Becoming a children's book author was not Education alumna Peggy Dickerson's ’76 original intention when she retired from a 30-year career as a teacher at the Cutchogue East Elementary School in Long Island.
"I had never planned on writing a children's picture book. It came to me one night as I viewed a full moon glow outside my kitchen window,” she said.
Dickerson spent her childhood roaming the picturesque woodlands and wetlands of the North Fork of Long Island. Her days entailed holding snakes, raising raccoons, searching for spring peepers, and caring for baby squirrels until they could return to the woods.
Inspired by her upbringing filled with natural adventures, she developed curriculums highlighting the local environment and published articles on integrating local natural history into the school syllabus, before creating her first child-based literature.
"My father, Paul Stoutenburgh, was a teacher but was renowned for his knowledge and love of nature," Dickerson recalls. "I watched my parents write a nature article called ‘Focus on Nature’ every week for 50 years. They passed that passion onto me."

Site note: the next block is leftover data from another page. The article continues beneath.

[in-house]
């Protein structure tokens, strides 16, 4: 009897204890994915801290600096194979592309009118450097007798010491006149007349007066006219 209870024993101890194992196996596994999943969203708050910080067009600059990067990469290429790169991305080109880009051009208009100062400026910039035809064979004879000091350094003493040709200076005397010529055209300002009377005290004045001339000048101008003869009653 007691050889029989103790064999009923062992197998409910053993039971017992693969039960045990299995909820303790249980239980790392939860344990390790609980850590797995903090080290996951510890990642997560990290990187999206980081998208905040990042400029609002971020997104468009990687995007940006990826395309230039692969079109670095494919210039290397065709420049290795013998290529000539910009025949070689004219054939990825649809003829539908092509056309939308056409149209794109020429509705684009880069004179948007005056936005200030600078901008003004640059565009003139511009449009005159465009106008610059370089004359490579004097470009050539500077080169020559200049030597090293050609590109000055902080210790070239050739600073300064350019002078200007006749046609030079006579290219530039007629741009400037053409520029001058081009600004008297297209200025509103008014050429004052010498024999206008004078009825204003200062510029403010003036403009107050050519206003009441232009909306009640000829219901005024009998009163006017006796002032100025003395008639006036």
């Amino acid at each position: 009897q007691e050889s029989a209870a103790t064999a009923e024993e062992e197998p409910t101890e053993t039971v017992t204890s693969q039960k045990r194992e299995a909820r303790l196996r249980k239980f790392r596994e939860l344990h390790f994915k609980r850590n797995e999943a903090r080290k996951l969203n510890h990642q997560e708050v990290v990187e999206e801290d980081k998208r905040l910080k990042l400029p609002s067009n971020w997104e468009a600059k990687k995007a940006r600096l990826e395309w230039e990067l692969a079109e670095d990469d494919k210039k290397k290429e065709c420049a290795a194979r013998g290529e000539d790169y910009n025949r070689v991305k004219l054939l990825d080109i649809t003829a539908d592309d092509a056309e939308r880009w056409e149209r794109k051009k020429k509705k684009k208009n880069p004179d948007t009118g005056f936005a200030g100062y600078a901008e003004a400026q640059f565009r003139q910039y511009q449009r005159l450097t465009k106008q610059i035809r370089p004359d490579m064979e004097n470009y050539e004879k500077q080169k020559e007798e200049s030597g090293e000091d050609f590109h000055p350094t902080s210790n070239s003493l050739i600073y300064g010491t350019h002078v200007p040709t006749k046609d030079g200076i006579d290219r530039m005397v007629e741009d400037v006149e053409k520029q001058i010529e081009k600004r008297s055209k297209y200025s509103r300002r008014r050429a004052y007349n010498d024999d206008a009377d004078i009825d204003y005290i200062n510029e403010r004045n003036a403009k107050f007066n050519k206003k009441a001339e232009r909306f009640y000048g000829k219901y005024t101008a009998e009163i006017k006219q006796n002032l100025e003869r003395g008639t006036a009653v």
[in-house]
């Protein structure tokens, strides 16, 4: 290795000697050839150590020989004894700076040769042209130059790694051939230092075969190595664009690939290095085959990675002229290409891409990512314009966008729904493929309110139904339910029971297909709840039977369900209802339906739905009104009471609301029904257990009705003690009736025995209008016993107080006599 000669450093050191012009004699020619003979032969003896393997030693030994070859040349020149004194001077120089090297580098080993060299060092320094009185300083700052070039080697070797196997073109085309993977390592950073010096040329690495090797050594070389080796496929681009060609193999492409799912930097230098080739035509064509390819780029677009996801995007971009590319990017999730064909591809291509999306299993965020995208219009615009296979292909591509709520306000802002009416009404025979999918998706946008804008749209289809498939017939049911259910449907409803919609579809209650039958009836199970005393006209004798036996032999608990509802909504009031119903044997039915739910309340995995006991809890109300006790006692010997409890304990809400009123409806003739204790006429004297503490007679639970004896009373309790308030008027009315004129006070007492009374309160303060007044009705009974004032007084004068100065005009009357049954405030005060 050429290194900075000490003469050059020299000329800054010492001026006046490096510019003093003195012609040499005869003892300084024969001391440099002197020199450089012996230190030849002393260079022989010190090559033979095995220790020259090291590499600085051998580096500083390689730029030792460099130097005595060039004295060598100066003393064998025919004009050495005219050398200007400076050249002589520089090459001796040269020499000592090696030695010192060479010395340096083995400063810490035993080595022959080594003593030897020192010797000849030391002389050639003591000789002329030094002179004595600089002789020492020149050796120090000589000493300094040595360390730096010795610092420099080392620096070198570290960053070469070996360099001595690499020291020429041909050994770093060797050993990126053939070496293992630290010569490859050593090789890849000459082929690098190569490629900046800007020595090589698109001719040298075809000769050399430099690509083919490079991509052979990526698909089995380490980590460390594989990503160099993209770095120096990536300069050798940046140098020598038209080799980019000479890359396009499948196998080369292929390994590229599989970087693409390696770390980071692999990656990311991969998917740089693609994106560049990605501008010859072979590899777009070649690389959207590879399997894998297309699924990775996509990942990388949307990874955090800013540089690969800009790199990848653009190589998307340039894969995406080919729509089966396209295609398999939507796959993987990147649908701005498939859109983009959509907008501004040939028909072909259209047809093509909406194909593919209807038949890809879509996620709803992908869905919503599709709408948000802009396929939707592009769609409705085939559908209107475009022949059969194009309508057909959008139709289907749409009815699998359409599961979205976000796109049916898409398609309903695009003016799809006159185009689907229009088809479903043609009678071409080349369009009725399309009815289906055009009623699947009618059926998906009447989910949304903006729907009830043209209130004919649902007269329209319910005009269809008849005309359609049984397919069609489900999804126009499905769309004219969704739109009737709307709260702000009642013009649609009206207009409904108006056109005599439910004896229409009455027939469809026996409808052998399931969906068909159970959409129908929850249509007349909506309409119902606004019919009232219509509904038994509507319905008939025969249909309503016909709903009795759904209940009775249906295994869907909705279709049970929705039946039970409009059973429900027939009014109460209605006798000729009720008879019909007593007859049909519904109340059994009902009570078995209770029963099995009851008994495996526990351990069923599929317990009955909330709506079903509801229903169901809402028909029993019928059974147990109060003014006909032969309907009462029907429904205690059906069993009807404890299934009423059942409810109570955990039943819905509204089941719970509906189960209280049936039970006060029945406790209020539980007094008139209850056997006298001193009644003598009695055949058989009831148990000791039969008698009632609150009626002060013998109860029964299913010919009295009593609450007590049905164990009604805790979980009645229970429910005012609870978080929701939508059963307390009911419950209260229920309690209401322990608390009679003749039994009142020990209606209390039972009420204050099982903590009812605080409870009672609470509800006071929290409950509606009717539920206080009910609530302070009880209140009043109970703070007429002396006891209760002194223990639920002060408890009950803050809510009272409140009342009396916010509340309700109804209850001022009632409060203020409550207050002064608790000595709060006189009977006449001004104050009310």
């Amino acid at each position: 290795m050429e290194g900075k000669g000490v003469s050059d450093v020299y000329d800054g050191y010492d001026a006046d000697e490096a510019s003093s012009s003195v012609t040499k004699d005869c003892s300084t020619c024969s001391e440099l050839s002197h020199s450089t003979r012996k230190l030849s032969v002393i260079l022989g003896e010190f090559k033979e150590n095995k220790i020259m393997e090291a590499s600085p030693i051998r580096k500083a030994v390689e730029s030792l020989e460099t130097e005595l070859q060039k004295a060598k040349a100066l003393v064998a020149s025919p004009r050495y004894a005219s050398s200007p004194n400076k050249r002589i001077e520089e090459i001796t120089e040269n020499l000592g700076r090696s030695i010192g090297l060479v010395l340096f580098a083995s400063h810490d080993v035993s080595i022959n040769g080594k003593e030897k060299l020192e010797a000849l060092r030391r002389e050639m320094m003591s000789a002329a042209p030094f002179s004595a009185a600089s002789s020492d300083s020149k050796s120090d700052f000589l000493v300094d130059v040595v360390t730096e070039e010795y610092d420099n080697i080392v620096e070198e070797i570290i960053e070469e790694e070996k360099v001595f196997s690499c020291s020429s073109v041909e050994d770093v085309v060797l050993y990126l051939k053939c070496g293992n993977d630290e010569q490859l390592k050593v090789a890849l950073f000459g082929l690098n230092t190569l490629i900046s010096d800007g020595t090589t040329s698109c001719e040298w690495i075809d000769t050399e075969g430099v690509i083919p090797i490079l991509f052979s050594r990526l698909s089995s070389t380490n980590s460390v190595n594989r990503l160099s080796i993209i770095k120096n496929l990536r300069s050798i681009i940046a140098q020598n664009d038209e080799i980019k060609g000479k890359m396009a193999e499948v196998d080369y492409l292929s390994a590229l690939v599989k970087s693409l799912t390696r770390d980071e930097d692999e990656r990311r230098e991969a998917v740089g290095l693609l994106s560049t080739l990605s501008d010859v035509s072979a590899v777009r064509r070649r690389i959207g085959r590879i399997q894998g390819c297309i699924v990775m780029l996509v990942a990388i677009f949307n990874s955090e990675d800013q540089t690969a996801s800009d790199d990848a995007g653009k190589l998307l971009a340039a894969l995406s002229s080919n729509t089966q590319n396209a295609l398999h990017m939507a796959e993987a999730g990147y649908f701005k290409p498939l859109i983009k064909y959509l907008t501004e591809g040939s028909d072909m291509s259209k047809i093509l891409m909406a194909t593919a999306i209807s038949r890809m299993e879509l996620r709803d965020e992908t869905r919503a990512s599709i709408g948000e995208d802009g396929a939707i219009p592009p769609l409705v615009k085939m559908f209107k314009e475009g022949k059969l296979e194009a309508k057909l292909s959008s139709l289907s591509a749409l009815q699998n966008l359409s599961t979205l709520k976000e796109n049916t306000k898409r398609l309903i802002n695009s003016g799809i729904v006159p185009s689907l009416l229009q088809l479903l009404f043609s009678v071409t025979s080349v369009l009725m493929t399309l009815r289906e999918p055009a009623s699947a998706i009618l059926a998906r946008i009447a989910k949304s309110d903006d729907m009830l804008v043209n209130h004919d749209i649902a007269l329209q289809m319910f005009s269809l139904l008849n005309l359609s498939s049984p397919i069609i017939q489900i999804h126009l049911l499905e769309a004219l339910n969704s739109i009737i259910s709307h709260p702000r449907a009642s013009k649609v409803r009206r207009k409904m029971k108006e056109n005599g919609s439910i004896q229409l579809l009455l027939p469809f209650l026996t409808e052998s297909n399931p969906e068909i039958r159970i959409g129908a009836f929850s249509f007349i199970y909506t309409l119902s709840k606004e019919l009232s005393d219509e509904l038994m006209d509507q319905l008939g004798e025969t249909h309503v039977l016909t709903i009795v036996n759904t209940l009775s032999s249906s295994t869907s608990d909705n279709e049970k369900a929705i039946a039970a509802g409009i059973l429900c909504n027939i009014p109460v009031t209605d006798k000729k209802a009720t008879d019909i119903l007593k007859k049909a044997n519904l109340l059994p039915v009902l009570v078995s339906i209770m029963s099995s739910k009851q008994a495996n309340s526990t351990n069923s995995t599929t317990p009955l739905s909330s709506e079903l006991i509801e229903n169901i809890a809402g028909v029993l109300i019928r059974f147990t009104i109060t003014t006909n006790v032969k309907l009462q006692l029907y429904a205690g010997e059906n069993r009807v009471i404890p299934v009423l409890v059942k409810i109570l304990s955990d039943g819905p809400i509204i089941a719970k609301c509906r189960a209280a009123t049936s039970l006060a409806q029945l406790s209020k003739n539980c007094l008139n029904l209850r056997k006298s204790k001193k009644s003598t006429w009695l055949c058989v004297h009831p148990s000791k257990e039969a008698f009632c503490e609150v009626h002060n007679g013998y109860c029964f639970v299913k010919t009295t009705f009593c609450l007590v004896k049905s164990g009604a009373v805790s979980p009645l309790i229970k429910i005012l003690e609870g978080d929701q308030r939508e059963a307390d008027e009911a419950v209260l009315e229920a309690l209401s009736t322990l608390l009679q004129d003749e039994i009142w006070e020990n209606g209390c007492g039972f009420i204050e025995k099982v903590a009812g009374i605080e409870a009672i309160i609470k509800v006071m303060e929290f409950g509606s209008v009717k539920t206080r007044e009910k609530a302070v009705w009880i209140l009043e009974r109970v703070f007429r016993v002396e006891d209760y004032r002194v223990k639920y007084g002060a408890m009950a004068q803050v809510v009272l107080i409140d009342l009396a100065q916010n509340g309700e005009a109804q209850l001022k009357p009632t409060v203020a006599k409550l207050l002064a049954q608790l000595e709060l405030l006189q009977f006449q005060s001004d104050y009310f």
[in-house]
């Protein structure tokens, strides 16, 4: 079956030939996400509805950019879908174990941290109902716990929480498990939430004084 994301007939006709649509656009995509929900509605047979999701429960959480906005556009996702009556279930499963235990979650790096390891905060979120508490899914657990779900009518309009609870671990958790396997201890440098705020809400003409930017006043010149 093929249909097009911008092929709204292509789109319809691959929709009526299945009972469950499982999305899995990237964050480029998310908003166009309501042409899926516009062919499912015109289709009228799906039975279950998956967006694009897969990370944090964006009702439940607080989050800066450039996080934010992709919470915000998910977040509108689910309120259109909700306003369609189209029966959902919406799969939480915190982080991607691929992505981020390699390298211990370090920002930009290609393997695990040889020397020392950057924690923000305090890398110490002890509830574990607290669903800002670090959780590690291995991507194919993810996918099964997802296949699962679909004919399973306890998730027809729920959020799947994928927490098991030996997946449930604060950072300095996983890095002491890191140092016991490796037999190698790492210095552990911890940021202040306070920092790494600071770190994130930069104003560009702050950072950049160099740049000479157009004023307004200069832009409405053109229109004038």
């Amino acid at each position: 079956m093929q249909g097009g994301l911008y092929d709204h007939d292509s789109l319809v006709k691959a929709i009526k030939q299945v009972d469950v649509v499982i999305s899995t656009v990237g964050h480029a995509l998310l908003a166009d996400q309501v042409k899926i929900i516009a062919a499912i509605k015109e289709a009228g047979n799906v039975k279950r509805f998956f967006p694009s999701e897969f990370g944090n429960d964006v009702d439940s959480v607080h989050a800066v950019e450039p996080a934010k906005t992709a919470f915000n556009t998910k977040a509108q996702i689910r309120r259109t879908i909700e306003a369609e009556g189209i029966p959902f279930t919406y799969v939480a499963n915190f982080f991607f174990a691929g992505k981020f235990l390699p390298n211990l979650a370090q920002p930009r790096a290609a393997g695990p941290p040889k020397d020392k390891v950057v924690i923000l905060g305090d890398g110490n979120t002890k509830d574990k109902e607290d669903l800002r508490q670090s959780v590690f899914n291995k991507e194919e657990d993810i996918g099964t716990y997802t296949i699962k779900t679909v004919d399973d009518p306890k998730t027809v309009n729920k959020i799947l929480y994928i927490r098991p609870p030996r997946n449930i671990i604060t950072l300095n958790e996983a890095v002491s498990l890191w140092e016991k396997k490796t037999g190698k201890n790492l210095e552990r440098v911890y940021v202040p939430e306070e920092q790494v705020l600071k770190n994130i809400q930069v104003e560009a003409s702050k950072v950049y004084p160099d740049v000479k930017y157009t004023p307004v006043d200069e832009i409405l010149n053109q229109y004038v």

The beautifully illustrated children’s book Moonglow leap from her imagination, filled with a cast of creatures from her childhood. The book, along with its accompanying website, has evolved into a resource for teaching with nature at the heart of the lessons, bringing Dickerson full circle.
"The best thing Castleton ever did for me was to put me in an early involvement program that put me in an elementary school setting my very first semester. Best experience I could have had and confirmed to myself I wanted to be a teacher,” she explained. "My advice to others would be, go on the journey in front of you and never say never. It wasn't easy. I could have given up on the goal many times, so don't give up hope you never know what opportunities await you."